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Great pyr

Discussion in 'Other Pets & Livestock' started by babyrnlc, Oct 13, 2011.

  1. babyrnlc

    babyrnlc Chillin' With My Peeps

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    Jan 30, 2011
    Tulsa, Ok
    I have heard so much about this breed. My mom actually wanted one a while back before we even got chickens. My dog and her dog are both getting old. We have two houses in one yard about 3/4 acre. We are thinking when our dogs go we might get one. I would love to free range all day.

    My question is will a great Pyrenees be happy in a yard? Do they try and get out if it is too small? I have 5 children still at home and my mom has 21 grand kids that come over often. Are they good with children?
     
  2. LotsaChicken

    LotsaChicken Out Of The Brooder

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    My pyrs are great with kids. My special needs daughter climbs all over ours'. We have 10 acres, but not all of it is fenced. You need good fences for pyrs. You will also have people tell you that pyrs can't be dual purpose, pets and livestock guardians, but that is just not true, as mine prove. My dogs really work hard to protect our livestock and property. We haven't had a single chicken disappear since they hit our yard and the neighbor dogs haven't crossed into our fence once...both of which use to be daily occurances. They also love to spend time guarding our pigs. Our dogs came from a shelter and had never been on a farm before. It's just instinct for them to do what they do. If you were going to put them with goats, or sheep, on a 400 acre field somewhere, then you would have to leave them with the sheep and not allow them to become people oriented, so that they will stay with the sheep, but if you want them to guard a smaller farm, with different types of livestock within it, you don't have to be so hands off. In fact, I want mine guarding the people, as well as the animals. I adopted mine as adults and they are perfect for us. Be sure and check shelters and humane societies in your area. Alot of pyrs end up in rescue. People get them as cute Santa Paws puppies, but then aren't upto handling a dog so large. They have animal control called on them alot because owner's don't have good fences and they are roamers, strangers are afraid of them because of their large size.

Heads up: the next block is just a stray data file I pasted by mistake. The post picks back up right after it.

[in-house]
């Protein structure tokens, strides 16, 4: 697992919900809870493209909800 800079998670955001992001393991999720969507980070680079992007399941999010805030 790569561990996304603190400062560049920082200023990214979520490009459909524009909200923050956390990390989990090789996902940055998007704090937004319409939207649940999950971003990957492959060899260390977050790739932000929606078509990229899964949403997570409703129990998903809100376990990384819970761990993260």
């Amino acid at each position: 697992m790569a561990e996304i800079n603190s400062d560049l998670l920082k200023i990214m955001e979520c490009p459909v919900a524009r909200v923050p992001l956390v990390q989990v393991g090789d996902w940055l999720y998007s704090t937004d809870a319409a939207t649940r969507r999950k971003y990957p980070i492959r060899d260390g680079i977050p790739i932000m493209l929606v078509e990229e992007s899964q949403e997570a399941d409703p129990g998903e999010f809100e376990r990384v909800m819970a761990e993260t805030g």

[​IMG]

    [​IMG]
     
  3. zzGypsy

    zzGypsy Chillin' With My Peeps

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    ditto on the fencing - they will climb, go over, get out and ramble your neighborhood if you don't have fencing properly sorted out.

    they can be excellent with kids, if they are socialized for that. if you're going to have LOTS of kids around, ones they may not know, you're going to want to really work that part out before you decide - either a grown dog that is already socialized to kids, or a pup that you can make sure is socialized. pups take a bit more work to make sure they're safe with birds and critters - mostly because they want to play and can play rough because they're big - but with supervision it shouldn't be difficult to do. read up on training them on line, there's lots of material out there.

    the LGDs in general will accept what you accept, they watch you for their clues as to who's allowed and who isn't.
     
  4. watchdogps

    watchdogps Chillin' With My Peeps

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    Pyrs are also generally the most people friendly of the LGDs and also tend to bark the most. That's 31 complaint I hear about them. Just keep the neighbors in mind on that note.
     
  5. carolinagirl58

    carolinagirl58 Chillin' With My Peeps

    Mar 30, 2011
    Lugoff, SC
    yep....I agree. They tend to bark because that's their style of guarding. They let any potential predators know they are on duty to keep them away, rather than waiting until the predators show up and then dealing with them. So they will often stand outside at night (usually outside your bedroom window) and bark.
     
  6. Miyashi

    Miyashi Chillin' With My Peeps